Vol. 6, No. 9
~ Page 17 ~
In order to suggest a solution to a problem, one must admit the problem exists. This is why mental and physical abuse counseling begins with such a confession; it is the foundation upon which the rest of the program depends for success. Incidentally, there are potential problems with the Christian life that all Christians must come to accept. Among them is the fact that a child of God can sin so as to be eternally lost. While many of our denominational friends deny this possibility, the Bible has much to say to the contrary concerning Christians erring from the faith. The Word of God admits the problem; therefore, the Word of God is authorized to address the solution to the problem.
The following passage of Scripture forever refutes the idea that a child of God cannot sin so as to be eternally lost. "Brethren, if any of you do err from the truth, and one convert him; let him know, that he which converteth the sinner from the error of his way shall save a soul from death, and shall hide a multitude of sins" (James 5:19-20).
Through James, the Holy Spirit admits the possibility that a child of God can be eternally lost, manmade doctrine notwithstanding. The language could not be simpler; a person needs much help to misunderstand this passage. When he uses the conditional word if, he clearly presents the logical possibility of the matter. Showing man's moral power of choice implies that he can decide to act contrary to God's holy will. Doing things contrary to God's will is called sin, and sin, without repentance, leads to death (Romans 6:23), whether one has been saved from past sins or not!
Thankfully, God has provided a measure by which those Christians who have fallen can come to forgiveness. The most crucial element in this formula, with the exception of Scripture itself, is the church. Several places in the New Testament address the spirit by which it is done, or a practical principle to follow when doing so. In either case, clearly stated in Scripture is the responsibility of the faithful to restore this one from the throes of sin. While many have laid the sole responsibility on the preacher or the elders, the Bible plainly teaches that attempting to restore the erring is a job for which every member of the body is responsible. The reason for this is clear: left unresolved, sin can eventually infect the whole body.
Recognize the problem. There is no way for someone to know if a brother or sister has erred, unless we know that brother or sister! Ignorance, in this case, is not bliss; it is sin (James. 4:17)!
Realize the truth. How can we tell if the estate of truth has been abandoned, if we do not live there ourselves? Jesus affirmed that truth is attainable (John 8:31-32), and Christians must abide in it (2 John 9-11). Every Christian has a responsibility to know the truth for both his sake and those that hear them (1 Timothy 4:16).
React quickly. When Simon the sorcerer tried to buy the gift of the Holy Spirit, Peter did not wait until Simon's heart became further hardened. He immediately exposed the sin, rebuked it and called for repentance (Acts 8:22). The longer the heart indulges in sin, the harder it will be to repent (Hebrews 6:4-6; 1 Timothy 5:20).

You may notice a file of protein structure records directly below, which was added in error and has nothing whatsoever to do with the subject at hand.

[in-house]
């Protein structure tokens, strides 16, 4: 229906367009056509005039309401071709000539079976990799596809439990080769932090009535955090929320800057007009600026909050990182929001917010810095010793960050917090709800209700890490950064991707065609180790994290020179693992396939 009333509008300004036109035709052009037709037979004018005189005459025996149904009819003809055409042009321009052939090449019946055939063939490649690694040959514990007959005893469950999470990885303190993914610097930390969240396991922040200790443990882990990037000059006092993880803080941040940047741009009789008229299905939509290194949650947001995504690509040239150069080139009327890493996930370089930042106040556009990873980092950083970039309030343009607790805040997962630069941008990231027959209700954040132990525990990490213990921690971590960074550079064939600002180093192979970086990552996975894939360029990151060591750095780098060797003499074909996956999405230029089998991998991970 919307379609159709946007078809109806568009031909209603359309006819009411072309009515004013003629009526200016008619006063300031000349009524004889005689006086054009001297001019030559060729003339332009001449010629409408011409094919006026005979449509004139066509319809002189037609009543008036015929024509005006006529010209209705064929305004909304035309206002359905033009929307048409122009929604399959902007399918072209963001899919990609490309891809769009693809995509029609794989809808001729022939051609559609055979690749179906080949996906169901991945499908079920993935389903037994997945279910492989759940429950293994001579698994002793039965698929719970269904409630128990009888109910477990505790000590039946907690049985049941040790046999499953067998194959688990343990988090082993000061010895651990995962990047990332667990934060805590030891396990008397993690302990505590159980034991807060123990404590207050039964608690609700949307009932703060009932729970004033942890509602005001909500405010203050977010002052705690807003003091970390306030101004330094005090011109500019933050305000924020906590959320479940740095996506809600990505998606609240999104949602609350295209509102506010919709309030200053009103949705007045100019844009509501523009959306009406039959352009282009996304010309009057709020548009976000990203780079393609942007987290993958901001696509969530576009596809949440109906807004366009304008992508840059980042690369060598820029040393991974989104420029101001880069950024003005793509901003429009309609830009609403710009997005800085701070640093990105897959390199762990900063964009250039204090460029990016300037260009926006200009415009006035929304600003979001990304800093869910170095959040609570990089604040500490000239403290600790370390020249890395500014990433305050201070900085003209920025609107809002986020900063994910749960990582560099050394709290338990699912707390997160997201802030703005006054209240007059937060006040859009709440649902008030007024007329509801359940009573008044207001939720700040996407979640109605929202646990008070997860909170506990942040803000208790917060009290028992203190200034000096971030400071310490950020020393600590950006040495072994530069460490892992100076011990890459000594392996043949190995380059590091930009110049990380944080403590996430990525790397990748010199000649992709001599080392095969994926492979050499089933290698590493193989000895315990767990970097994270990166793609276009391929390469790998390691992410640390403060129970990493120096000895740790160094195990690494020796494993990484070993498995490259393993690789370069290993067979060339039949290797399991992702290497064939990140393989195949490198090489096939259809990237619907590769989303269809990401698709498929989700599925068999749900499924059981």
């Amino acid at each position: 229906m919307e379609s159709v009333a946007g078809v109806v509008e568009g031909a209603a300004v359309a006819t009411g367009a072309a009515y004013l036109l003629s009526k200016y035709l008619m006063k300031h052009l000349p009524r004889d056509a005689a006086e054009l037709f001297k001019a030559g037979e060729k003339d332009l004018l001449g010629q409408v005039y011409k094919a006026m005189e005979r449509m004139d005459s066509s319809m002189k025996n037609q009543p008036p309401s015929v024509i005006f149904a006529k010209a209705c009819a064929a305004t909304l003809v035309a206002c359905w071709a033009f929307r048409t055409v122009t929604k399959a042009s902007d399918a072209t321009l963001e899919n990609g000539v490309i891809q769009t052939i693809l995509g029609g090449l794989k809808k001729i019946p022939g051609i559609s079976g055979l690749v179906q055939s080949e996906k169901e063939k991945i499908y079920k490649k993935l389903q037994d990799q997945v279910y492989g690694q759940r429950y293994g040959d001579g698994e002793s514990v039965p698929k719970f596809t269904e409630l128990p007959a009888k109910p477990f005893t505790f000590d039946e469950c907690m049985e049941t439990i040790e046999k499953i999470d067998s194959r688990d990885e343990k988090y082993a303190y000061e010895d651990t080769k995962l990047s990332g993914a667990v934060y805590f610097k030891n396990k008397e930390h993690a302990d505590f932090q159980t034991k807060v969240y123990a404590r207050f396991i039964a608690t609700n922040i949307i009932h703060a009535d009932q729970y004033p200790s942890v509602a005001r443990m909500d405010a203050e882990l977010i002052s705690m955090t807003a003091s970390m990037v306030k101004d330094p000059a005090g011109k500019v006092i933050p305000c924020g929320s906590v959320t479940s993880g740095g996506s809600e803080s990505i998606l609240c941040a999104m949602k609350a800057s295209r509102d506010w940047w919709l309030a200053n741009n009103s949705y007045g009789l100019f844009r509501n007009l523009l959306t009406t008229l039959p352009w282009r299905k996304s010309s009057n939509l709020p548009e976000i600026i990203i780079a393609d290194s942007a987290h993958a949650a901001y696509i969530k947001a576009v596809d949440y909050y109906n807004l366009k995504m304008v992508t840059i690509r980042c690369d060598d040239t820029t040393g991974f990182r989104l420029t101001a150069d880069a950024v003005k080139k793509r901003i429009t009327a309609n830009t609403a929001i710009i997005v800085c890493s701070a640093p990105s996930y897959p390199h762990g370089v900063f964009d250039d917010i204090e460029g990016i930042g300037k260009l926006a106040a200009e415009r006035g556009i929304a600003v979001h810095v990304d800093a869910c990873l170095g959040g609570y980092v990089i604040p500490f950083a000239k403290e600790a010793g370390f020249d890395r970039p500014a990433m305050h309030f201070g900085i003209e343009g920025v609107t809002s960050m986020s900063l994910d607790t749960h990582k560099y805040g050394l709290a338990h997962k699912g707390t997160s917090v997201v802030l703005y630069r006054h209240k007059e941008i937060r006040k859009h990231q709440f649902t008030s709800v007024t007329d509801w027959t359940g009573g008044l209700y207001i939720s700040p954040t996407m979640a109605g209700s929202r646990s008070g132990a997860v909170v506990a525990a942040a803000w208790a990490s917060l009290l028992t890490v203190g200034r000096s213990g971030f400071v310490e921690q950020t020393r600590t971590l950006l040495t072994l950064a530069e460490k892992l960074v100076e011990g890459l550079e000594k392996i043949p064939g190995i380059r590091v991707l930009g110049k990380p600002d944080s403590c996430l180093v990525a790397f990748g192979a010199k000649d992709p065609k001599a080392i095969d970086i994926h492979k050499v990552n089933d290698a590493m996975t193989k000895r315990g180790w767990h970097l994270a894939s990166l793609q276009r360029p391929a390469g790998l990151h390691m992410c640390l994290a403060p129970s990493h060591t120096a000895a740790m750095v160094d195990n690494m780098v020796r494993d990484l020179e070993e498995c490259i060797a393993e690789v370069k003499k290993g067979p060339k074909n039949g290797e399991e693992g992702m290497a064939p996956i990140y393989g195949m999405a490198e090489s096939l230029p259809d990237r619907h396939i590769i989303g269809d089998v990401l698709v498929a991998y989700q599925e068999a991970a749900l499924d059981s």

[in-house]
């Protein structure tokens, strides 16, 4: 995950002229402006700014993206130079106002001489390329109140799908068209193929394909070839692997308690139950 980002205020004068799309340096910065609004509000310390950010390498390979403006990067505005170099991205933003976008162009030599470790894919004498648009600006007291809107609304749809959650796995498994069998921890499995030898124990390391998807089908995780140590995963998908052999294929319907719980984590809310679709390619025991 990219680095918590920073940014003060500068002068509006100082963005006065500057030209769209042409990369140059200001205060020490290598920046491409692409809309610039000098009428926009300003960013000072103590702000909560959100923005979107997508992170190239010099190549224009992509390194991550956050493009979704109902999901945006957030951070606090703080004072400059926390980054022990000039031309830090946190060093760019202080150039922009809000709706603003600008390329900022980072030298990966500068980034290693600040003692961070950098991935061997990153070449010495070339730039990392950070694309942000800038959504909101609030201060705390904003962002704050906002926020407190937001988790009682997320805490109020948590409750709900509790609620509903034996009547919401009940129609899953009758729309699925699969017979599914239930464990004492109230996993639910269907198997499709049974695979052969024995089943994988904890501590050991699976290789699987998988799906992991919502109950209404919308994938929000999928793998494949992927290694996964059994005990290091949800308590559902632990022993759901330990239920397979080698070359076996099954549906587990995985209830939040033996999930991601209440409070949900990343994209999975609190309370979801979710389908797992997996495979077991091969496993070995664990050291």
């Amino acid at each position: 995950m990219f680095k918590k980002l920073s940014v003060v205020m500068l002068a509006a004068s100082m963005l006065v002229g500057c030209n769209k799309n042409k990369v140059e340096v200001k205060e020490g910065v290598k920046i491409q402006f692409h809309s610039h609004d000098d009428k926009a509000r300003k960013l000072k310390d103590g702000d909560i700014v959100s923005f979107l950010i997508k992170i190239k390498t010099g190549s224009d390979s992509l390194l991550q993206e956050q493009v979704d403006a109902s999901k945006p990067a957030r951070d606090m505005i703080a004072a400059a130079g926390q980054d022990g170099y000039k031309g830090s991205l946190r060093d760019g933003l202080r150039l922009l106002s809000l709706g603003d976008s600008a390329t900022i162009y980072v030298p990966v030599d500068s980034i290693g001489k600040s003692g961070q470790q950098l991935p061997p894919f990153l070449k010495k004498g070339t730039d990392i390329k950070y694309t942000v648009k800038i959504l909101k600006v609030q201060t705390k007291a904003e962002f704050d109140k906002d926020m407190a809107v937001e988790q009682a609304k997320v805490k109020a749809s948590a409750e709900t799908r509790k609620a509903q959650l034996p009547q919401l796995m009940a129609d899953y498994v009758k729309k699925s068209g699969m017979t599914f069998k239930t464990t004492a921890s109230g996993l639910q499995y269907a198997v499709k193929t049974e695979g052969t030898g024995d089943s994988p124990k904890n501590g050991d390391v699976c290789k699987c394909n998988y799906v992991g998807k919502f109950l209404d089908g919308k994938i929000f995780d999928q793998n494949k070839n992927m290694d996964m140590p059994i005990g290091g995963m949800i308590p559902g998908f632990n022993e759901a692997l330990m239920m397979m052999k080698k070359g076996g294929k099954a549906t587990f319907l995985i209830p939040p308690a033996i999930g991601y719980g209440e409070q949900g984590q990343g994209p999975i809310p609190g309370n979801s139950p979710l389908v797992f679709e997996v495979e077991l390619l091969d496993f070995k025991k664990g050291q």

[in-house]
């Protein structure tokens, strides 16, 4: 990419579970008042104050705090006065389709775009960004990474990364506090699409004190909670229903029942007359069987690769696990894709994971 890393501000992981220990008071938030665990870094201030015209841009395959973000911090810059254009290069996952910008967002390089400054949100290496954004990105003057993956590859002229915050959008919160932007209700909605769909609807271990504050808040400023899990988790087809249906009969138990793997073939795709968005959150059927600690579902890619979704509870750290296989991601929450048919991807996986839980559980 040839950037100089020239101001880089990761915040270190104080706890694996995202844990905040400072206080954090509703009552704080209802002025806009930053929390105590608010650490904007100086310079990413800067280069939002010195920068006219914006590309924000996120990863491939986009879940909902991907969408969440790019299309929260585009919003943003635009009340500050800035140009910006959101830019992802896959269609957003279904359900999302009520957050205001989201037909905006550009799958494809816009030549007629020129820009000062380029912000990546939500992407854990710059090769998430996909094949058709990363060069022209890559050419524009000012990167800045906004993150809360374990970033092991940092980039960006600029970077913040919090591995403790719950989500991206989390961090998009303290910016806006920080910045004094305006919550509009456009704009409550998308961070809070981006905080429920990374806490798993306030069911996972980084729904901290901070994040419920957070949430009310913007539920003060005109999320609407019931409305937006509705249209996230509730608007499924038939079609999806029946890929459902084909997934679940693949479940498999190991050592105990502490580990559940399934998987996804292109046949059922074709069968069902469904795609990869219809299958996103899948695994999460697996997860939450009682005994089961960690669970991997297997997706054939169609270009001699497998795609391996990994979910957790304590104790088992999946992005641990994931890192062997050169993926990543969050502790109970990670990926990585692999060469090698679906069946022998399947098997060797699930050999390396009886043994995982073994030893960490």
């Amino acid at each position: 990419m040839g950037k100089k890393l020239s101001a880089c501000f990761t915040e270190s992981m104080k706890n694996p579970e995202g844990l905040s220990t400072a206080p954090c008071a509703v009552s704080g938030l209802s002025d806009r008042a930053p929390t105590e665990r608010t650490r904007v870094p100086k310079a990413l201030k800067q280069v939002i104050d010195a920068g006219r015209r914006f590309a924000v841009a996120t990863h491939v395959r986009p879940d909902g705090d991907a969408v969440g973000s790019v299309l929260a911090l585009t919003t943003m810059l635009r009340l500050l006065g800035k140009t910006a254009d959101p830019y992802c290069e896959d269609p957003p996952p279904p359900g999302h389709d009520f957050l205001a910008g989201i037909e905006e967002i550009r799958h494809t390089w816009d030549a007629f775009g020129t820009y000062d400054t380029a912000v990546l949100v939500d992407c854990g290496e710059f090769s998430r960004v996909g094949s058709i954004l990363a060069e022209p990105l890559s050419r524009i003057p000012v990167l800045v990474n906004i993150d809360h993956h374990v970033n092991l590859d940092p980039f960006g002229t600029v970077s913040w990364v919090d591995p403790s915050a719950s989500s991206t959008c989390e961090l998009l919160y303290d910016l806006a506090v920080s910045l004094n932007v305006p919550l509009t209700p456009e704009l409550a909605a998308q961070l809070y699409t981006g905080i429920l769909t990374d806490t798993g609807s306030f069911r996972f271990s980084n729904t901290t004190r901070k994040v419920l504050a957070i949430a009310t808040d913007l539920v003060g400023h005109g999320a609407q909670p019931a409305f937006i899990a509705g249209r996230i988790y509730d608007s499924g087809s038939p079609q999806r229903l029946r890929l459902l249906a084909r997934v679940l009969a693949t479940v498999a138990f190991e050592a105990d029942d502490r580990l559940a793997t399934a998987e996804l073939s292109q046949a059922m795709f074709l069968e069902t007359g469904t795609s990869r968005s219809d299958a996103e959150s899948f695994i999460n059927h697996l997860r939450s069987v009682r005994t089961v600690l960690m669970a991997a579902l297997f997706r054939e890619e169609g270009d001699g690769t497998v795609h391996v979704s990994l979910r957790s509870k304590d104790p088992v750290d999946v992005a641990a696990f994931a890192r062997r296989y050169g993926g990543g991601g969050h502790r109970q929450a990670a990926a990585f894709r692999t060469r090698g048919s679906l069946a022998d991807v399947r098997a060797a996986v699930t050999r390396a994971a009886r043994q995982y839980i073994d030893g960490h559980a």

Respond appropriately. Paul described it this way, "...ye which are spiritual, restore such an one in the spirit of meekness" (Galatians 6:1). There is such a thing as doing the right thing the wrong way.
Repent fully. The individual must truly repent for the process to work the way God intended. What does this mean? The one in sin needs to be encouraged, as James says, "from the error of his way." This implies that the thoughts of the heart and the lifestyle in which the sin is involved must cease. Repentance is more than saying, I'm sorry; it is a total turn from sin--mind and body (2 Corinthians 7:9-10).
Rejoice humbly. Saving a soul from death, by doing God's perfect will, provides more comfort than all the world's pleasures combined. Solomon wrote, "Better is a little with righteousness than great revenues without right" (Proverbs 16:8). As it is with physical amenities, so is it also with spiritual ones.
Restore completely. What does this mean? As brethren, we need to forgive one another and put sins forgiven by God away from our minds. God promises to forgive those who truly show repentance (Joel 2:13). We need to live by the same rule (Ephesians 4:31-32). Jesus said, "...joy shall be in heaven over one sinner that repenteth, more than over ninety and nine just persons, which need no repentance" (Luke 15:7).
Speaking to sinners (Luke 15:1-2), looking to the heart of man, rather than physical appearance (Mark. 1:41), ignoring radical racism (John 4:6-25), taking time for children (Matthew 18:1-6) and finding compassion for the weary (Luke 7:11-17) are all tantamount trademarks of our Lord and Savior Jesus Christ. However, above all of these is the merciful forgiveness we find when we look to the cross, upon which he shed his blood for those who had no hope (Ephesians 2:13-16). Seen in his last words is the reason for which he vicariously visited man, "Father, forgive them..."
Christians, among other things, must look to the Scriptures for the answers to their spiritual problems. Too often, our brethren are taken in a fault and we fail to either see it or we neglect our obligations toward them. If this is true where you are, it may reveal much about the hearts of the members and leadership of the church.
May all Christians truly have the mind of Christ (Philippians 2:5), and may we see the urgent need to restore the erring before the deceitfulness of sin robs them of their conscience, never to repent again.